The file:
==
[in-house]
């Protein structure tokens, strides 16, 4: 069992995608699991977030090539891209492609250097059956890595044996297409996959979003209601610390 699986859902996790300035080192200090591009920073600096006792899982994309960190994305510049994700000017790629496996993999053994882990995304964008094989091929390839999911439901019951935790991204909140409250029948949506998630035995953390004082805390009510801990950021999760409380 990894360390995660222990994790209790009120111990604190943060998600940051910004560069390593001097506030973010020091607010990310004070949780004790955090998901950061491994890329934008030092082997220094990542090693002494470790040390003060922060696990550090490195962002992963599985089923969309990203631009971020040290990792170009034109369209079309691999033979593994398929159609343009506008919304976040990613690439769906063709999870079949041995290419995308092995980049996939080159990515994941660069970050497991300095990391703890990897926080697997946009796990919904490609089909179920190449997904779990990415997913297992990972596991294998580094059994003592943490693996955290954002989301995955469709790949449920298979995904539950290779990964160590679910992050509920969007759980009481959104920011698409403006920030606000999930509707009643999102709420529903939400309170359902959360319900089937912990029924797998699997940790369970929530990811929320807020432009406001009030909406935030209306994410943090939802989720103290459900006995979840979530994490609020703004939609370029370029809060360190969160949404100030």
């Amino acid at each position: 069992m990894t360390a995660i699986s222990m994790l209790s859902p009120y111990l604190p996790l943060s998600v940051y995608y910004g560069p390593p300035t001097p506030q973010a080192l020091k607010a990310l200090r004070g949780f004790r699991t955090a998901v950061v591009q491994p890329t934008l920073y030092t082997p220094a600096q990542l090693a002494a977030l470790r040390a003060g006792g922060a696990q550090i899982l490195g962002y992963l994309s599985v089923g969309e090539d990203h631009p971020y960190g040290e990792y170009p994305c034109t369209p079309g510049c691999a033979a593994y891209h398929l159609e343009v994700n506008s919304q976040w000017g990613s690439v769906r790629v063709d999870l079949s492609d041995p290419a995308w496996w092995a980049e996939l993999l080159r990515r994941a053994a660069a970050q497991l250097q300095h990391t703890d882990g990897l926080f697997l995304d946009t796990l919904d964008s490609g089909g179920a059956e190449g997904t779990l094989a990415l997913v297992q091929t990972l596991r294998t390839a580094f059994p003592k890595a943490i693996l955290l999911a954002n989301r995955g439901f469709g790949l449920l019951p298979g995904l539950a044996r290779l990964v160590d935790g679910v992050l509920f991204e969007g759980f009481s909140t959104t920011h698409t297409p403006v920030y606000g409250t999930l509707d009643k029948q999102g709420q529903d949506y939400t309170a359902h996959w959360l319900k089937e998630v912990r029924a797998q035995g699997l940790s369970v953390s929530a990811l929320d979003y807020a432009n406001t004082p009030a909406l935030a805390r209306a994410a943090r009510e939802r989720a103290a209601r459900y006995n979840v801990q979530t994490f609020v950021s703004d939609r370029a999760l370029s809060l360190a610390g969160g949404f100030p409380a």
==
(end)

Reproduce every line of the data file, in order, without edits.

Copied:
[in-house]
């Protein structure tokens, strides 16, 4: 069992995608699991977030090539891209492609250097059956890595044996297409996959979003209601610390 699986859902996790300035080192200090591009920073600096006792899982994309960190994305510049994700000017790629496996993999053994882990995304964008094989091929390839999911439901019951935790991204909140409250029948949506998630035995953390004082805390009510801990950021999760409380 990894360390995660222990994790209790009120111990604190943060998600940051910004560069390593001097506030973010020091607010990310004070949780004790955090998901950061491994890329934008030092082997220094990542090693002494470790040390003060922060696990550090490195962002992963599985089923969309990203631009971020040290990792170009034109369209079309691999033979593994398929159609343009506008919304976040990613690439769906063709999870079949041995290419995308092995980049996939080159990515994941660069970050497991300095990391703890990897926080697997946009796990919904490609089909179920190449997904779990990415997913297992990972596991294998580094059994003592943490693996955290954002989301995955469709790949449920298979995904539950290779990964160590679910992050509920969007759980009481959104920011698409403006920030606000999930509707009643999102709420529903939400309170359902959360319900089937912990029924797998699997940790369970929530990811929320807020432009406001009030909406935030209306994410943090939802989720103290459900006995979840979530994490609020703004939609370029370029809060360190969160949404100030």
């Amino acid at each position: 069992m990894t360390a995660i699986s222990m994790l209790s859902p009120y111990l604190p996790l943060s998600v940051y995608y910004g560069p390593p300035t001097p506030q973010a080192l020091k607010a990310l200090r004070g949780f004790r699991t955090a998901v950061v591009q491994p890329t934008l920073y030092t082997p220094a600096q990542l090693a002494a977030l470790r040390a003060g006792g922060a696990q550090i899982l490195g962002y992963l994309s599985v089923g969309e090539d990203h631009p971020y960190g040290e990792y170009p994305c034109t369209p079309g510049c691999a033979a593994y891209h398929l159609e343009v994700n506008s919304q976040w000017g990613s690439v769906r790629v063709d999870l079949s492609d041995p290419a995308w496996w092995a980049e996939l993999l080159r990515r994941a053994a660069a970050q497991l250097q300095h990391t703890d882990g990897l926080f697997l995304d946009t796990l919904d964008s490609g089909g179920a059956e190449g997904t779990l094989a990415l997913v297992q091929t990972l596991r294998t390839a580094f059994p003592k890595a943490i693996l955290l999911a954002n989301r995955g439901f469709g790949l449920l019951p298979g995904l539950a044996r290779l990964v160590d935790g679910v992050l509920f991204e969007g759980f009481s909140t959104t920011h698409t297409p403006v920030y606000g409250t999930l509707d009643k029948q999102g709420q529903d949506y939400t309170a359902h996959w959360l319900k089937e998630v912990r029924a797998q035995g699997l940790s369970v953390s929530a990811l929320d979003y807020a432009n406001t004082p009030a909406l935030a805390r209306a994410a943090r009510e939802r989720a103290a209601r459900y006995n979840v801990q979530t994490f609020v950021s703004d939609r370029a999760l370029s809060l360190a610390g969160g949404f100030p409380a």